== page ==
So no matter who wins on 7 May, and whatever kind of government the would-be-politicians manage to cobble together, it is a decision-making moment for me because it is healthier than in those countries where the incumbent leader "expects" no less than 95% of the votes in his favour. And woe betide anybody who dares to think or say otherwise!
I walk past the cashier, feeling his malicious glance pierce the back of my neck. As I hand my friend Munchy a pack of Pot Noodles, an accusative, "ar...
No one really knows whether David Cameron or Ed Miliband will be the next British prime minister. And anyone who says they do is probably making it up. With that in mind, here are seven things everyone should understand about the campaign and election night.
It is no secret that this very moment is perhaps the most fortunate time to start a business in recent times, in Britain.
It has taken a lot to get here, the heartbreak and confusion, a crisis in my being. However, I finally feel as if society is at a point to accept me for who I am, that I can look myself in the eye and say: I am who I am... I am an Ed Miliband fan.
The relationship between the Conservative party and Britain's ethnic minority community has always been strained. Following the coalition between the ...
To those politicians who have ignored the young people of Wales in this election: we tell you now that we will stand and be counted like Nye Bevan, we will have youth democracy like there is across the UK and that we will make sure we succeed in our mission; which should be yours - in giving young people a voice.
It is hardly surprising that people fear for the future of the NHS under the Tories... That is why Labour is committed to repealing David Cameron's NHS privatisation plans and putting the right values back at the heart of the health service.
In a desperate bid to show himself as an influential player on the world stage, he recently claimed that his opposition to the US-led airstrikes against the Syrian regime, in response to Assad's use of chemical weapons, as a major foreign policy success. What Miliband does not know is that nobody takes him seriously and that his foreign policy 'success' will have no impact on the results of the British election.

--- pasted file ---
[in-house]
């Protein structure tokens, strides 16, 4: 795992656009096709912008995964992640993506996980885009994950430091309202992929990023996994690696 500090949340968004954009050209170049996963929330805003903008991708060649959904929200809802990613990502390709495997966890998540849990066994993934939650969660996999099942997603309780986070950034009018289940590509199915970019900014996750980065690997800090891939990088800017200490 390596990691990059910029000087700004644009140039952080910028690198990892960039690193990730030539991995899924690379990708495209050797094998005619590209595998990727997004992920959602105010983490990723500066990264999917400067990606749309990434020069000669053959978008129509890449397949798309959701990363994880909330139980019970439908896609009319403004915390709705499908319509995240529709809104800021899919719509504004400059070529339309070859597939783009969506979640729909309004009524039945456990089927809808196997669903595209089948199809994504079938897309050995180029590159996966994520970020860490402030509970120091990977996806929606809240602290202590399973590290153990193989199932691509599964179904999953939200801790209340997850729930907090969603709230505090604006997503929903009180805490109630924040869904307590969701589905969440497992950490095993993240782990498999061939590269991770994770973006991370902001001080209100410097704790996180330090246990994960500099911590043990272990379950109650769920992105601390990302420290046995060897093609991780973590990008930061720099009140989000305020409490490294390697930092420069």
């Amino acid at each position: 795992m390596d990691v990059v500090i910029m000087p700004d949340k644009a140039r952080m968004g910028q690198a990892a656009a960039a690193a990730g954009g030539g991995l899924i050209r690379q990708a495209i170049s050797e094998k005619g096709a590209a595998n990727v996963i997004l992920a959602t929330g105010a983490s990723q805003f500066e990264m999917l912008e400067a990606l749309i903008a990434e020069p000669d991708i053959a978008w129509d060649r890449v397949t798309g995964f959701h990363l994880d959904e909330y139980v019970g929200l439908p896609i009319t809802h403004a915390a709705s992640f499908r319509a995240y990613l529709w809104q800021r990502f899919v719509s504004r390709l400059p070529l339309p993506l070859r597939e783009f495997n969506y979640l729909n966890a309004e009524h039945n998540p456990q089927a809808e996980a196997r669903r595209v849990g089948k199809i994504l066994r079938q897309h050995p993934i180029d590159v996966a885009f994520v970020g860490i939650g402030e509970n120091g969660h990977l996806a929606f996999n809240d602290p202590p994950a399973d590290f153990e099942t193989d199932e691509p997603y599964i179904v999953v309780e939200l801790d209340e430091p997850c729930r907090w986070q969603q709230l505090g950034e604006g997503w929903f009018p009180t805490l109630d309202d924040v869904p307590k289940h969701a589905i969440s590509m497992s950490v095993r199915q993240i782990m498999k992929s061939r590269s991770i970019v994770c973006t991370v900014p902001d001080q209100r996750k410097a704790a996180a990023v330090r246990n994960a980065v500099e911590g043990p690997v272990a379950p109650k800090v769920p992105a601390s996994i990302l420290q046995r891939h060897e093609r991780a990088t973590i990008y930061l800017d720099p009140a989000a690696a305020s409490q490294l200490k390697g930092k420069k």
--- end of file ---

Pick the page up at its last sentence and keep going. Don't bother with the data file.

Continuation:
Still undecided about where to make your mark on May 7th? Local politics has inevitably been eclipsed in the run up to Thursday by close scrutiny of t...
Overall, the parties have some way to go to find imaginative and creative solutions to one of the greatest challenges for the next government, and the poorest people in the UK will suffer most as a result.
I would advise Dave, Ed, Nick and co to listen to Liv and give us under 18's the right to vote. If the voting age isn't reduced to 16 then perhaps an official way to gauge the opinions of under 18's would be a good idea. At least then it would allow us to have our views recognised.
The convergence of the UK party manifestos on religious freedom is a positive development for sure. But to translate this domestic political pressure into effective foreign policy, the government should fold religious freedom promotion into a broader strategy of understanding and engaging religion in international affairs.
It might have been Lenin, who is often quoted as saying (although I can find no reliable source): "A lie told often enough becomes the truth." Who would have thought that, deep down, when he's not being all pumped up with new-found passion, David Cameron might well be a secret Leninist?
David Cameron, Ed Miliband and all the other party leaders will be jostling for voters' final decisions over the coming week in the lead-up to 7 May but on social media, one of their key communications tools, I feel they've got it all wrong.
This week I have written to Ed Miliband, calling on him to guarantee the status of England's existing 164 grammar schools in the event he becomes Prime Minister. Why? Because a new poll conducted by ComRes has found four in ten (39 per cent) believe Labour will axe the remaining grammar schools if they win the election.